A Tale of Two Bishops

It all depends on whether they’re alive or dead. Mark Silk at RMS spells it all out, and it’s not pretty, by any definition:

At the sexual abuse trial in Philadelphia yesterday, counsel for the defense contended that Msgr. William J. Lynn, whose job it was to oversee the archdiocese’s 800 priests, should not be held responsible for covering up abuse cases because his boss, the late Anthony Bevilacqua, was the “puppet master.” Meanwhile, at the sexual abuse hearing in Kansas City yesterday, counsel for the defense sought dismissal of the coverup indictment of Bishop Robert Finn on the grounds that Finn wasn’t the “designated reporter.”

Alive, you’re not the “designated reporter;” dead, you’re a “puppet master.” Alive, your defense goes after those puppets of anti-Catholicism … SNAP. Dead, and you get thrown under the bus.

Professor Silk worries about the collective credibility of bishops. I still do too. While lawyer tactics over a thousand miles apart don’t have a legal connection, it’s not hard for people to make the moral connection. Over at dotCommonweal, it was easy enough for commenter  Jack Barry to make the canonical connection:

Can. 480 A vicar general and an episcopal vicar must report to the diocesan bishop concerning the more important affairs which are to be handled or have been handled, and they are never to act contrary to the intention and mind of the diocesan bishop.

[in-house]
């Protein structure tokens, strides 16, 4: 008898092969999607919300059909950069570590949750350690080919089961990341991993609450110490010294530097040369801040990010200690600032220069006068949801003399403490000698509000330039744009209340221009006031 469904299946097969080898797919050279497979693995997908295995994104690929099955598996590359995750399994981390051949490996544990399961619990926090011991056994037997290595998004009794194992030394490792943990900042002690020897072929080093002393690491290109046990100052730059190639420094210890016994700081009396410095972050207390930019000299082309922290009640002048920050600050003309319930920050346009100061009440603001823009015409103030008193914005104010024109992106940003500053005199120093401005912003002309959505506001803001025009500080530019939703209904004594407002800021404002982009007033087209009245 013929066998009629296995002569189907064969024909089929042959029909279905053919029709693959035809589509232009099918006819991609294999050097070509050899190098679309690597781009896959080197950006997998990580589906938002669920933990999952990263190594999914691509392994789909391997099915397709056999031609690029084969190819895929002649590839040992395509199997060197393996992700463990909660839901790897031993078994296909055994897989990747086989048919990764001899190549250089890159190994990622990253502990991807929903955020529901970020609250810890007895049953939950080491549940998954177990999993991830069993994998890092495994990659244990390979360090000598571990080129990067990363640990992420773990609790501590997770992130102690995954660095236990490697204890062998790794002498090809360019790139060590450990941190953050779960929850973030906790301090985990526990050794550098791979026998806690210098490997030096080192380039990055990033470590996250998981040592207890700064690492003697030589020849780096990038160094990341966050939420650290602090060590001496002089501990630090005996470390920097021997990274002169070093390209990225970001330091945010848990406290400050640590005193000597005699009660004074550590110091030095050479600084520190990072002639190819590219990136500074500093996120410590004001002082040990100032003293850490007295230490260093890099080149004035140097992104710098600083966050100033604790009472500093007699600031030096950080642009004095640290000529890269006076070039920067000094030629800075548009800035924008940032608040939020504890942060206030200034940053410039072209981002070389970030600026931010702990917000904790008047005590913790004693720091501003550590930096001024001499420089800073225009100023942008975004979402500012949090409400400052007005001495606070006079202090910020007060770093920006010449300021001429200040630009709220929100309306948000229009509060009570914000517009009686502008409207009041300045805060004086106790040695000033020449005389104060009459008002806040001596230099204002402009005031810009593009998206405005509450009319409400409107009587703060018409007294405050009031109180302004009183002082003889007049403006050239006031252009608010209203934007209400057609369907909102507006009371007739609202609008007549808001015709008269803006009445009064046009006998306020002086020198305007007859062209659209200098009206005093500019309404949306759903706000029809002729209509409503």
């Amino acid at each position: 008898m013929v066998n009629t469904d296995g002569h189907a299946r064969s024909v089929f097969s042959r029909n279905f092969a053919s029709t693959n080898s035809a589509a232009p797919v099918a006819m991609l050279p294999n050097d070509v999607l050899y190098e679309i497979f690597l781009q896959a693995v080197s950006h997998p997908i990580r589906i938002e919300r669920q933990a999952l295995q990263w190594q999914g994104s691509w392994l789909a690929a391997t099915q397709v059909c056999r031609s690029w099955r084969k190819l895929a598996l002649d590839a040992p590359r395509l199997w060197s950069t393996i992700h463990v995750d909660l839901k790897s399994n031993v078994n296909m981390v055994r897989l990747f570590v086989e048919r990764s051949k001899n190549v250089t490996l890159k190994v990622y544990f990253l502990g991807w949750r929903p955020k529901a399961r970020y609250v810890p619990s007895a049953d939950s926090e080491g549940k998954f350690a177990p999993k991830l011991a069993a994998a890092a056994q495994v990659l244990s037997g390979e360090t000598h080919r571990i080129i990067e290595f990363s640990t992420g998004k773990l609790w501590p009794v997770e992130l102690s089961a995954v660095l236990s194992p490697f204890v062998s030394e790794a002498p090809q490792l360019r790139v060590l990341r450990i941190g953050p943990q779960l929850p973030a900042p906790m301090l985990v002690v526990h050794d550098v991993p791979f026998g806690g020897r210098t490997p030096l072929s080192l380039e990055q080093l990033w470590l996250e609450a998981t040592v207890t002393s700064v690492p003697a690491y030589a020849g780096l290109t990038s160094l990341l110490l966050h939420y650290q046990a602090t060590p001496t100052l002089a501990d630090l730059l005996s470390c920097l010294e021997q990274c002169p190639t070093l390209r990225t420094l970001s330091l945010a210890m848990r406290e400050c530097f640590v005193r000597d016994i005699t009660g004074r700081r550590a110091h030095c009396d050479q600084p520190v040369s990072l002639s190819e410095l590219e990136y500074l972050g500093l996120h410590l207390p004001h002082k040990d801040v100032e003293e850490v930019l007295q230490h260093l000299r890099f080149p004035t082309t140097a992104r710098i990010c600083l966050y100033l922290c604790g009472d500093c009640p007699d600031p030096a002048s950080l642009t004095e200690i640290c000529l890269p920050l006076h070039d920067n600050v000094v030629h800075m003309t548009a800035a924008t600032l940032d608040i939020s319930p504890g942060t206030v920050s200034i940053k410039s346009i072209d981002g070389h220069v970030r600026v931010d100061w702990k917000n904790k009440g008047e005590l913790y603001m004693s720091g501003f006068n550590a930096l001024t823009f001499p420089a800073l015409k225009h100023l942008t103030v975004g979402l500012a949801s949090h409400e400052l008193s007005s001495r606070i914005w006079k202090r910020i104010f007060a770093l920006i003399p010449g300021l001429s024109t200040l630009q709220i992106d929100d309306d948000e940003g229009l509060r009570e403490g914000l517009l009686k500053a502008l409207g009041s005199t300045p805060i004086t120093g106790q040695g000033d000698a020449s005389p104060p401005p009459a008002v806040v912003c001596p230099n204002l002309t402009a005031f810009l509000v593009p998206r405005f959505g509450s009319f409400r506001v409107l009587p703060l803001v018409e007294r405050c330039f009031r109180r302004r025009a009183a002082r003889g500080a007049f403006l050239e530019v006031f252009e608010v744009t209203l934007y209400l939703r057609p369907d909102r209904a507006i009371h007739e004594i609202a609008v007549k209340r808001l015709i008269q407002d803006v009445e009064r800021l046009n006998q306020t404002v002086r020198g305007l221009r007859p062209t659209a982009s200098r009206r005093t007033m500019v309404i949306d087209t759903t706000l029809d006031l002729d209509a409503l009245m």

It would be nice, sometime, someday, to see a bishop jettison his lawyers and just ‘fess up.

About catholicsensibility

Todd lives in Minnesota, serving a Catholic parish as a lay minister.
This entry was posted in Church News, Ministry, sex abuse. Bookmark the permalink.

8 Responses to A Tale of Two Bishops

  1. snapjudy says:

    Isn’t it interesting that in KC-St Joe diocese the bishop is blaming the vicar general, yet in Philly Archdiocese the vicar general is blaming the bishop?

    ALL who enable and empower child predators to abuse more kids, by covering up their sex crimes, need to be held accountable by the law of the land. This is the only way to get this horrific abuse stopped and to protect our kids today.

    Judy Jones, SNAP Midwest Associate Director, USA, 636-433-2511
    “Survivors Network of those Abused by Priests” and all clergy.

    (SNAP, the Survivors Network of those Abused by Priests, is the world’s oldest and largest support group for clergy abuse victims.
    SNAP was founded in 1988 and has more than 12,000 members. Despite the word “priest” in our title, we have members who were molested by religious figures of all denominations, including nuns, rabbis, bishops, and Protestant ministers and increasingly, victims who were assaulted in a wide range of institutional settings like summer camps, athletic programs, Boy Scouts, etc. Our website is SNAPnetwork.org)

    • Todd says:

      Thanks for commenting Judy. Of course, KC-SJ is also blaming SNAP. What I find curious in all this is the occasional harping from the hierarchy about a loss of a sense of sin. It’s the nature of human failings to blame others and see oneself as virtuous.

      Christ’s counsel would be to apologize, to acknowledge one’s blame, and to ask forgiveness. Now that Bishop Finn has been indicted, he seems to be favoring the advice of legal counsel above the advice of spiritual counsel.